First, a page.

CHICAGO, July 30, 2008 Eisai Inc. and Pfizer Inc(NYSE: PFE) announced today results from a new open-label study that showedHispanics with mild to moderate Alzheimer's disease (AD) experiencedsignificant improvement in cognition compared to baseline after 12 weeks oftreatment with ARICEPT. This is the first clinical trial looking at an ADprescription medication exclusively in Hispanics, and is important given thehigh risk of AD among this large population. These results are consistentwith pivotal ARICEPT studies in the general population and also in studiesspecific to African Americans, as seen in the 2006 Treatment of Alzheimer's inAfrican American Patients (TAAAP) study. The Evaluating ARICEPT Treatment inHispanics (EARTH) study was presented at the 2008 Alzheimer's AssociationInternational Conference on Alzheimer's Disease and Related Disorders (ICAD).
"We know the Hispanic community is in need of increased education on thebenefits of diagnosing and treating AD early," said Dr. Oscar Lopez,professor, department of neurology, University of Pittsburgh, and the firstauthor of the EARTH poster presented at ICAD. "This news should serve as acall to action for Hispanic families to watch for early signs of AD amongtheir loved ones and speak with a doctor as soon as possible if symptoms aresuspected."
This multi-center open-label clinical trial enrolled 106 Hispanic men andwomen from across the U.S. Patients were at least 50 years of age and had adiagnosis of mild to moderate AD. In order to most accurately measure theefficacy of ARICEPT in Hispanics, unique measurement tools with littlelanguage bias were specifically selected for use in the EARTH study. Forinstance, the Fuld Object Memory Evaluation (FOME) assessment reducesdependence on spoken English, and it has been proven effective in detectingcognitive impairment and in the diagnosis of AD in Spanish-speakingindividuals. The Symbol Digit Modality Test (SDMT) is also extremelysensitive for detecting dementia and has minimal cultural bias. A third,commonly used measurement included the Mini-Mental State Examination (MMSE).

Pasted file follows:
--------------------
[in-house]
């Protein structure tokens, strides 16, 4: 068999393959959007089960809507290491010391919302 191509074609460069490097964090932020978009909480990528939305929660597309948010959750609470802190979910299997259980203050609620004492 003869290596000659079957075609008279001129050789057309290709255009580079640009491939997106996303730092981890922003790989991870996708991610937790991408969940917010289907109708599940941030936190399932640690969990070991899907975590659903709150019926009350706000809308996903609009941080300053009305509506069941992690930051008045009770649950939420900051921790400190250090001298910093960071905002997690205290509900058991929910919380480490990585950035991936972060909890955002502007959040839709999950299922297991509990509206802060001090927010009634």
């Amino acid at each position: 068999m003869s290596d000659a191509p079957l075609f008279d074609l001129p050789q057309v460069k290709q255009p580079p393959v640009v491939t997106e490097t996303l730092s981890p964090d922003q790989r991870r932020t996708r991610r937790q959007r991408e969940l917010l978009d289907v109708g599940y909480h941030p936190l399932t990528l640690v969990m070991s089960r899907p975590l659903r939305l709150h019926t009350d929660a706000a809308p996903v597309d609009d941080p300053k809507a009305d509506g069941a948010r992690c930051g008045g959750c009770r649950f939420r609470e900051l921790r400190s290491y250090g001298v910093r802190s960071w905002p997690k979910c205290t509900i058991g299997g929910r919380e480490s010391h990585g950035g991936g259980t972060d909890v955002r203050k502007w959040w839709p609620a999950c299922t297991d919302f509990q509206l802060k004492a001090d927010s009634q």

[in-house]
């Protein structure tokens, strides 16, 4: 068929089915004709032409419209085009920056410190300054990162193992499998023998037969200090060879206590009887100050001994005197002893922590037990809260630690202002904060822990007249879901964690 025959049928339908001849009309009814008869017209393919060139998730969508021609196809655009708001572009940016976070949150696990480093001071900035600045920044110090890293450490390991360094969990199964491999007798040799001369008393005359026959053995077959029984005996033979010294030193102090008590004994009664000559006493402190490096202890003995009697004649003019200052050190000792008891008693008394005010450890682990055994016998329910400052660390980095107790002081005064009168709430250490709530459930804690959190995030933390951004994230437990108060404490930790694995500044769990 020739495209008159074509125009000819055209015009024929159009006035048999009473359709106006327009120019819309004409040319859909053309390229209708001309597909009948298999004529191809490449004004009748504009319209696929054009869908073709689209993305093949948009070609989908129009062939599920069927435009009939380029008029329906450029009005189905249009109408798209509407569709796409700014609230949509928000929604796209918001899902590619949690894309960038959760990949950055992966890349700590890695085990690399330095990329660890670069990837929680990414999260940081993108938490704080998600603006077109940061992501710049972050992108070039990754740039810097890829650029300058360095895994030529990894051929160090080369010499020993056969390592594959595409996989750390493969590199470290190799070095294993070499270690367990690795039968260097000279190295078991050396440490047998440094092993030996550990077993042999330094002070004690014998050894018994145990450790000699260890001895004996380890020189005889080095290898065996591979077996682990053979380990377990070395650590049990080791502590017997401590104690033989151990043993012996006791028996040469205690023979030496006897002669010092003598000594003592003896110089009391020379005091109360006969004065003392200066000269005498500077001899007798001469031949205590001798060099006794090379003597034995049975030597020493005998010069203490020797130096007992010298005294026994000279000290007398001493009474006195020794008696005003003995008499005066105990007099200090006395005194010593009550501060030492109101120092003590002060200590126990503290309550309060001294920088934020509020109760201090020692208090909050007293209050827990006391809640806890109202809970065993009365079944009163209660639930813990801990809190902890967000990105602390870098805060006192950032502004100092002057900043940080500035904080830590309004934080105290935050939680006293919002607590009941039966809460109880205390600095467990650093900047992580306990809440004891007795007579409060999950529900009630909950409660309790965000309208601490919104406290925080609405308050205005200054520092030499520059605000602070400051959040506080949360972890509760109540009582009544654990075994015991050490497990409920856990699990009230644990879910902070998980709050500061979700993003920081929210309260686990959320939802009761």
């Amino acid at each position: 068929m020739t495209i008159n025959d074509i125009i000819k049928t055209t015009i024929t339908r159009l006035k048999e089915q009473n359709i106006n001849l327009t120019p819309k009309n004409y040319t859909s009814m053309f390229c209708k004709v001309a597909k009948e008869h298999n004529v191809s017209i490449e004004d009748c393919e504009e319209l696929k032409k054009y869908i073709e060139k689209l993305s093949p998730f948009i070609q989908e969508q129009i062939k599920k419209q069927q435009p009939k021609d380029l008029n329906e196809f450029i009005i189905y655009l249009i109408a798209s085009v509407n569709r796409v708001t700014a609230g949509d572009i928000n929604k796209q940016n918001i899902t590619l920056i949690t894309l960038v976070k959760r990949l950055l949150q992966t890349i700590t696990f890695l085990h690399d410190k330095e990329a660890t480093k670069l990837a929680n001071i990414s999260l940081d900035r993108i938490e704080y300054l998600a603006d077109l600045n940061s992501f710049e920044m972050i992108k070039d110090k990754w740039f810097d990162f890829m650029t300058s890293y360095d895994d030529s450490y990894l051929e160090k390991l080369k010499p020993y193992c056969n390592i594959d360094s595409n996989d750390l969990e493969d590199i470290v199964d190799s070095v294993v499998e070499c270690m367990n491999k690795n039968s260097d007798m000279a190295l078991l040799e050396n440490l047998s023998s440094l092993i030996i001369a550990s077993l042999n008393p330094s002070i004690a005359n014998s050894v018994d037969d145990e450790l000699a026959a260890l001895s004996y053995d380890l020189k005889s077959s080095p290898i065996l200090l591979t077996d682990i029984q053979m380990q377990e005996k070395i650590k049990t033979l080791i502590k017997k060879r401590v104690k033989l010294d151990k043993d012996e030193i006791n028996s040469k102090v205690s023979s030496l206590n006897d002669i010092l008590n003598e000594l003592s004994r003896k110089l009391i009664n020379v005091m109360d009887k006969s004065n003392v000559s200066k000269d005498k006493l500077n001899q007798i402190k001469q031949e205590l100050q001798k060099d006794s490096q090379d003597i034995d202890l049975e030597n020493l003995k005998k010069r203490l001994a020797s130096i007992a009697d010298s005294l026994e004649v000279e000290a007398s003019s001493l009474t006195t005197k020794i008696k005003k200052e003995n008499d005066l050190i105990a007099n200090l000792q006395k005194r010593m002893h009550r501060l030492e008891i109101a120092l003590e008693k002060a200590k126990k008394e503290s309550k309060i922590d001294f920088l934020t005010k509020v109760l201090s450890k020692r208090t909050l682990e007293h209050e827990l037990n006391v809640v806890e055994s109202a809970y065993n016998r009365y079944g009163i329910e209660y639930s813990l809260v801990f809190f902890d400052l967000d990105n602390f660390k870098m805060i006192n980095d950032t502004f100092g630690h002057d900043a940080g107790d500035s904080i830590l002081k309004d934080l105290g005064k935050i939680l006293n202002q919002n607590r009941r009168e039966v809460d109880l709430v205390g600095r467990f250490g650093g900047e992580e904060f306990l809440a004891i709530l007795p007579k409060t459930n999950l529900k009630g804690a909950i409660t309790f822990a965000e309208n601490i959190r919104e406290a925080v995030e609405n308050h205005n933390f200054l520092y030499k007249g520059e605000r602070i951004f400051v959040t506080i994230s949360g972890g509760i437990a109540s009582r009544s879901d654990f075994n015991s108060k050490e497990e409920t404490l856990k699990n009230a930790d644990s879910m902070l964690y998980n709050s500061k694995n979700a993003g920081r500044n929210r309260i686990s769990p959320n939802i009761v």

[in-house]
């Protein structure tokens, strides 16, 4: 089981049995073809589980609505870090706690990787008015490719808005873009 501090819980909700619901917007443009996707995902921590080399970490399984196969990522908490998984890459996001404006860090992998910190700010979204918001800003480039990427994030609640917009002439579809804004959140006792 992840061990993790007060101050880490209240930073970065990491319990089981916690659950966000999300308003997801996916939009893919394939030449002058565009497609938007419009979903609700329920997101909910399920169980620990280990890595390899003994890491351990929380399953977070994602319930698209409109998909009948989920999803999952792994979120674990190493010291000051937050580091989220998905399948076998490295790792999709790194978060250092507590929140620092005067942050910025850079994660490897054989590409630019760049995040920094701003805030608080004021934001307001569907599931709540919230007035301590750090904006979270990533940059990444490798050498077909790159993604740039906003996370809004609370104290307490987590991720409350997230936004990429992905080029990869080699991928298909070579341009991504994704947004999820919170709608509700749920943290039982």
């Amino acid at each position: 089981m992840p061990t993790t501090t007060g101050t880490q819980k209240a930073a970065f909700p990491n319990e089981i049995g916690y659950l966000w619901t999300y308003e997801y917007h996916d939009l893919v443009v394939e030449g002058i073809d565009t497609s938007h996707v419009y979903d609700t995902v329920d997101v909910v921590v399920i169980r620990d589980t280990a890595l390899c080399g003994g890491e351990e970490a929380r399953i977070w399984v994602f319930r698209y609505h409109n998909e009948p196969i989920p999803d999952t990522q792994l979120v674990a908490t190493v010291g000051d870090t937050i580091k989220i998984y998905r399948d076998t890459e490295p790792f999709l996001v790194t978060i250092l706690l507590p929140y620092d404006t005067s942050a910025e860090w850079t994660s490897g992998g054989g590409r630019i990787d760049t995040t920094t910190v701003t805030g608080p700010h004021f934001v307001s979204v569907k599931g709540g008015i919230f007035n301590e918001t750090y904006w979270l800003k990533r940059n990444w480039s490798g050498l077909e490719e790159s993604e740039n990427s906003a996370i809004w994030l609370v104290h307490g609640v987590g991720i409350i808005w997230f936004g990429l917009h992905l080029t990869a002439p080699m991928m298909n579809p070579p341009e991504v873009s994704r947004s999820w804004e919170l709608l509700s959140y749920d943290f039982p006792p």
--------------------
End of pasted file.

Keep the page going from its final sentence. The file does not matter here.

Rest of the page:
The MMSE score, which measures cognitive function, significantly improvedfrom baseline (p<0.0001) with a treatment effect that was similar to that seenin the pivotal studies for ARICEPT. The FOME, which assesses learning andmemory through common object recognition, also showed significant improvementwith ARICEPT (p=0.0042) in terms of retrieval scores. The FOME storage scoresdid not show statistically significant improvement from baseline. The SDMTmeasures speed of mental processing, attention and concentration functions,and also showed significant improvement from baseline (p<0.0001). Behavioralsymptoms and associated caregiver distress were assessed with theNeuropsychiatric Inventory (NPI). A numeric improvement in NPI total scorewas observed but did not reach statistical significance; however, the NPICaregiver Distress scale (NPI-D) total score significantly improved(p=0.0500).
The most common adverse events greater than or equal to five percent wereinsomnia (9.5 percent), dizziness (7.6 percent), diarrhea (5.7 percent) andnausea (5.7 percent).
"All too often, Hispanics dismiss the symptoms of AD as signs of normalaging and wait years before consulting a doctor," said Yanira Cruz, who has adoctorate in public health and is president and CEO of the National HispanicCouncil on Aging (NHCOA), a national organization dedicated to improving thequality of life for Hispanic communities. "This study reminds us of the valueof treating AD to slow symptoms of the disease, and I encourage primary carephysicians with Hispanic patients to start screening for signs of dementia ata younger age, potentially at 55 or 60 years."
Dr. Cruz urges more attention to diagnosis and treatment of AD amongHispanics and advises family members suspecting AD symptoms i